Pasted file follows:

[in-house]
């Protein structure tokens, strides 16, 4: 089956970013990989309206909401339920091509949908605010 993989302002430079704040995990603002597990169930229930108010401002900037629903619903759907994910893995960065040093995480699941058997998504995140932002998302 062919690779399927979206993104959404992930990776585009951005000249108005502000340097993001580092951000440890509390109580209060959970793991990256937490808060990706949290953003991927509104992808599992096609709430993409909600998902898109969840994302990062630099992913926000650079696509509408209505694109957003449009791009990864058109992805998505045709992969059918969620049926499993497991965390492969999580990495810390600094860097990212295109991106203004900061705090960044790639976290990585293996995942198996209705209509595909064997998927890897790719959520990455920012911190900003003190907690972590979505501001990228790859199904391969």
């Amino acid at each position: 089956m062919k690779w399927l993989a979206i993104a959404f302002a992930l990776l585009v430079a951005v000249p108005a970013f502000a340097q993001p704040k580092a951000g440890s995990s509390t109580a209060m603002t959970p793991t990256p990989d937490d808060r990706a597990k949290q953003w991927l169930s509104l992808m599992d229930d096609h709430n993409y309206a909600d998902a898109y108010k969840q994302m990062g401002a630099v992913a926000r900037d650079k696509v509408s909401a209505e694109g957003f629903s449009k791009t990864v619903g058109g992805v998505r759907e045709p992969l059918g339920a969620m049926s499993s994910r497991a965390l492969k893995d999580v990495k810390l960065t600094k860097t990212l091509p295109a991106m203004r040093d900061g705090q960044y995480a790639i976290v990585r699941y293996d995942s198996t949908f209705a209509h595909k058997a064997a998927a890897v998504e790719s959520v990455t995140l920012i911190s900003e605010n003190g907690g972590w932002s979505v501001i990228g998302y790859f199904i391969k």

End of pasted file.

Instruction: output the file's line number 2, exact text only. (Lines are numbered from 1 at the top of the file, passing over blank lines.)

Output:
């Protein structure tokens, strides 16, 4: 089956970013990989309206909401339920091509949908605010 993989302002430079704040995990603002597990169930229930108010401002900037629903619903759907994910893995960065040093995480699941058997998504995140932002998302 062919690779399927979206993104959404992930990776585009951005000249108005502000340097993001580092951000440890509390109580209060959970793991990256937490808060990706949290953003991927509104992808599992096609709430993409909600998902898109969840994302990062630099992913926000650079696509509408209505694109957003449009791009990864058109992805998505045709992969059918969620049926499993497991965390492969999580990495810390600094860097990212295109991106203004900061705090960044790639976290990585293996995942198996209705209509595909064997998927890897790719959520990455920012911190900003003190907690972590979505501001990228790859199904391969």